a hand holding brazil nut husks on the left and another holding biochar on the right

To effectively combat climate change, humanity needs to both stop putting carbon dioxide into the atmosphere and to lock away at least some that we’ve already unleashed, a process called carbon sequestration. Reforestation — replanting trees at large scale — is often touted as a cheap and easy way to sequester carbon. But, as new research by scientists at CEES Center for Amazonian Scientific Innovation (CINCIA) shows, the reality behind this approach to combating climate change is much more complex than it seems.

Reforestation brings benefits for people and wildlife beyond just carbon sequestration, and so if properly implemented, reforestation is a worthy endeavor for the environmental and conservation groups that do it. However, often the driving forces behind large-scale reforestation projects are the amount of potential carbon sequestration they could achieve. It is important that the carbon accounting of these projects be as accurate as possible.

That has generally not been the case: trees do sequester carbon, but, like virtually any other activity we do, tree planting has a carbon footprint. Growing seedlings in a nursery, moving them to their new homes, and even transporting people to plant the trees all take energy and fuel, and these carbon costs of reforestation have generally been ignored by conservationists. “I could not help but wonder what the carbon footprint of setting up a reforestation plot was,” says David Lefebvre, a CINCIA researcher based at the UK’s Cranfield University. Lefebvre is uniquely qualified to answer this question, as his PhD research assessed the life cycle impact of greenhouse gas removal technologies.

Now, thanks to his expertise, we now have an idea of the total carbon impact of reforestation.  Lefebvre is the lead author on a new study, published October 7th in Scientific Reports, that demonstrates a better way to measure the carbon capture of reforestation projects. Using data from CINCIA’s reforestation program, Lefebvre and his research team performed a life cycle assessment of the carbon footprint of establishing a tropical forest reforestation plot and managing it for one year. CINCIA has been planting trees in Peru’s Madre de Dios region, with the goal of re-vegetating degraded mining lands, for several years. To date, they have reforested 42.5 hectares of land, the equivalent of about 106 football fields. By now, they’ve got a pretty good recipe for success. That recipe enabled Lefebvre to answer his question about reforestation’s carbon footprint.

a satellite view of a mosaic of deforested patches in the Amazon

A drone image of the landscape where CINCIA works

A key ingredient in CINCIA’s approach to reforestation is biochar, a substance similar to charcoal that is made by burning agricultural waste. Using an approach developed in collaboration with Wake Forest scientists, including CEES affiliate and chemistry professor Abdou Lachgar, CINCIA makes their own biochar from Brazil nut husks through pyrolysis. “Pyrolysis is combustion of biomass at high temperature with little to no oxygen input, which avoids the biomass turning into ashes,” explains Lefebvre. This process emits greenhouse gases — in fact, for CINCIA it is the most carbon-emitting step of setting up a reforestation plot. However, “biochar is resistant to degradation and can stay in the soil for a very long time. For this reason, it is considered a carbon removal technology,” explains Lefebvre. During planting, CINCIA technicians add about a kilogram of biochar (the weight of a small watermelon) to each of the approximately 1,111 seedlings in each of their typical reforestation plots.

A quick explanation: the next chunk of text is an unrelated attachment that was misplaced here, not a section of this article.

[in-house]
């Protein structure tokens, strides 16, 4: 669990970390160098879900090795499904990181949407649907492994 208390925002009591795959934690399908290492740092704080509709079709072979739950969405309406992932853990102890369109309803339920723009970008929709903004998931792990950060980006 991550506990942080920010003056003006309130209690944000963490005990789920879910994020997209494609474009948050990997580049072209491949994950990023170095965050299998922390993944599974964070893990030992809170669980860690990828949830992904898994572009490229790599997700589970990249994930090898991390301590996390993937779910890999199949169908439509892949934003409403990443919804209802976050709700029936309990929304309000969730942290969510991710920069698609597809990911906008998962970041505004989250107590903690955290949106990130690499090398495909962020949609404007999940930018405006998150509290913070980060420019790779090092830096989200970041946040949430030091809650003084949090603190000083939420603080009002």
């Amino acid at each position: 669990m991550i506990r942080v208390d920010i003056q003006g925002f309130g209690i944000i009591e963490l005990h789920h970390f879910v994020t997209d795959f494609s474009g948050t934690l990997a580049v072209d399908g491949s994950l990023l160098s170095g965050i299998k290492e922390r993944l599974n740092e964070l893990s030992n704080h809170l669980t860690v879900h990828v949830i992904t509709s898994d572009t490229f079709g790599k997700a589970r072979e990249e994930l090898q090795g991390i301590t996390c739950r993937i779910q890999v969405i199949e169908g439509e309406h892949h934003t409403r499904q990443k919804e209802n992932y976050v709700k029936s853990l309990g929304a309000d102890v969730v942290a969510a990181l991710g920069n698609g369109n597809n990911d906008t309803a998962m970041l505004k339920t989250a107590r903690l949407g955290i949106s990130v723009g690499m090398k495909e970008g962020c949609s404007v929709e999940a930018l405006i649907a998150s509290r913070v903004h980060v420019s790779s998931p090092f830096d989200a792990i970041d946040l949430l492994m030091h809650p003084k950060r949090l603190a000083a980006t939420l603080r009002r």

Although biochar production produces carbon dioxide, the energy investment that goes into it pays off: Lefebvre found that, although producing enough biochar for a reforestation plot emits about 0.3 metric tons of carbon, planting it with the seedlings absorbs triple that amount. That is enough to tip the carbon balance of reforestation into the negative numbers, meaning that more carbon is being sequestered than emitted throughout the process. Without the biochar, Lefebvre calculated, replanting a hectare of forest is a net carbon-emitting process. The growing seedlings only cover their “carbon debt” and begin to sequester carbon about two months after they are planted.

The goal of a typical reforestation project is for each tree planted to capture 100 kg of carbon. According to these findings, CINCIA’s plots achieve this in a little over four years. But that target is only achieved if the trees that were initially planted stay alive and in the ground; the carbon sequestration “payoff” is by no means instantaneous just because they were planted. In their study, Lefebvre and his colleagues point out that this fact is often ignored by companies eager to prove how eco-friendly they are with the number of trees they have planted to date. Planting means nothing (and actually emits more carbon dioxide into the atmosphere) if the newly revegetated forest is not protected from future destruction. In other words, reforestation is a great tool, but it doesn’t absolve us from addressing the reasons that the forest disappeared in the first place.

“The most surprising thing I learned through the process is that even though trees do capture carbon, the questions of how much, for how long, at which rate, and how to represent and monetize it are far from having a clear and simple answer. It was astonishing to realize how little we [scientists] agree on, despite massive investments into reforestation/afforestation and claims about its importance in us reaching carbon net-zero,” Lefebrve says. His painstaking accounting gets us a little closer to answering these questions.